China Sept official PMI edges up to 51.1, but small firms struggle
(Reuters) – China’s manufacturing growth edged up only slightly in September, official data showed on Tuesday, with small firms struggling in the face of overcapacity and weak demand, adding to concerns a nascent economic recovery may be foundering.
The official Purchasing Managers’ Index (PMI) stood at 51.1 last month from August’s 51.0, below expectations in a Reuters poll for a rise to 51.5, which would have been the highest in 17 months.
Chinese factories have sent mixed signals on the extent of their latest rebound. A separate manufacturing PMI issued by HSBC on Monday showed manufacturing grew less than expected last month on soft domestic demand.
“Although overall manufacturing is stable, development is not balanced,” said Zhao Qinghe, senior statistician at the NBS in a comment accompanying the PMI.
“The trend towards improvement for large and medium companies is consolidating, but small companies face difficulties,” he said, noting overcapacity and weak demand.
The official PMI is more weighted towards larger, state-owned companies than the HSBC version.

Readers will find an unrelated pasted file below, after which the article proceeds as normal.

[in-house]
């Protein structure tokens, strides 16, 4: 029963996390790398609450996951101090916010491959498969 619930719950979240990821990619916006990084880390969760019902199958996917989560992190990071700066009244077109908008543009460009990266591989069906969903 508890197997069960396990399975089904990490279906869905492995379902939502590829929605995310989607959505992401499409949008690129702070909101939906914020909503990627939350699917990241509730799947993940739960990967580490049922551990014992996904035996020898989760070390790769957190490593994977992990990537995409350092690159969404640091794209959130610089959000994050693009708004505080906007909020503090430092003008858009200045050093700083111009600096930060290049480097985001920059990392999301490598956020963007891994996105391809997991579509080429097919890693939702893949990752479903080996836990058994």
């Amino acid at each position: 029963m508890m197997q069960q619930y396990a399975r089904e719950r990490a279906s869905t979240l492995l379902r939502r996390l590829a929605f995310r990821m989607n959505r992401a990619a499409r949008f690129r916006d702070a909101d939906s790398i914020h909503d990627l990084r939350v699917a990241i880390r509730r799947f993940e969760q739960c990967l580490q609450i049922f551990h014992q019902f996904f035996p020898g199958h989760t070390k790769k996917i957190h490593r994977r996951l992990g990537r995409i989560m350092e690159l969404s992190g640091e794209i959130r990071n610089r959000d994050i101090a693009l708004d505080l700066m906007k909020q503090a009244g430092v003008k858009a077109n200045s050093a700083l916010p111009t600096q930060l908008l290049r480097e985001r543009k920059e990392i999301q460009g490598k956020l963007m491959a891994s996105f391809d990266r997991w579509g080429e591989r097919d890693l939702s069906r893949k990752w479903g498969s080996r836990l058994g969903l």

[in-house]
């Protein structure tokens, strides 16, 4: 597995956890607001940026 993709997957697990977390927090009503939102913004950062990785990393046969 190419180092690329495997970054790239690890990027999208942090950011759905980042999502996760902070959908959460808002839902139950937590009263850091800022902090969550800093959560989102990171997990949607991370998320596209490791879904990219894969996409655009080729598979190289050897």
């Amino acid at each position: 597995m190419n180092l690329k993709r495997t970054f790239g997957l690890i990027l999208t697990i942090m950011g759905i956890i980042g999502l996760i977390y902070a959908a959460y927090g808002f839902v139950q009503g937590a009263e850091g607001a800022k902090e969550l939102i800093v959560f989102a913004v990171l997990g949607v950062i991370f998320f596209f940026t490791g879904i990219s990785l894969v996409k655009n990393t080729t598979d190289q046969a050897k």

The data showed the sub-index for small firms at 48.4, down from 48.8 the previous month, while that for large companies rose to 52.1 from 51.8.
The overall new orders sub-index rose to 52.8 from the previous month’s 52.4, with export orders at 50.7 from 50.2.
Analysts have warned that China’s economic rebound could be short-lived due to its feeble foundation, and the government’s promise to avoid knee-jerk policy action that lifts growth in the short run but hurts the economy in the long run.
“The question is how sustainable is the recovery,” said Haibin Zhu, chief China economist for JP Morgan in Hong Kong.
“We are still cautious, we see the recovery peaking in Q3 and slowing in Q4 on a sequential basis.”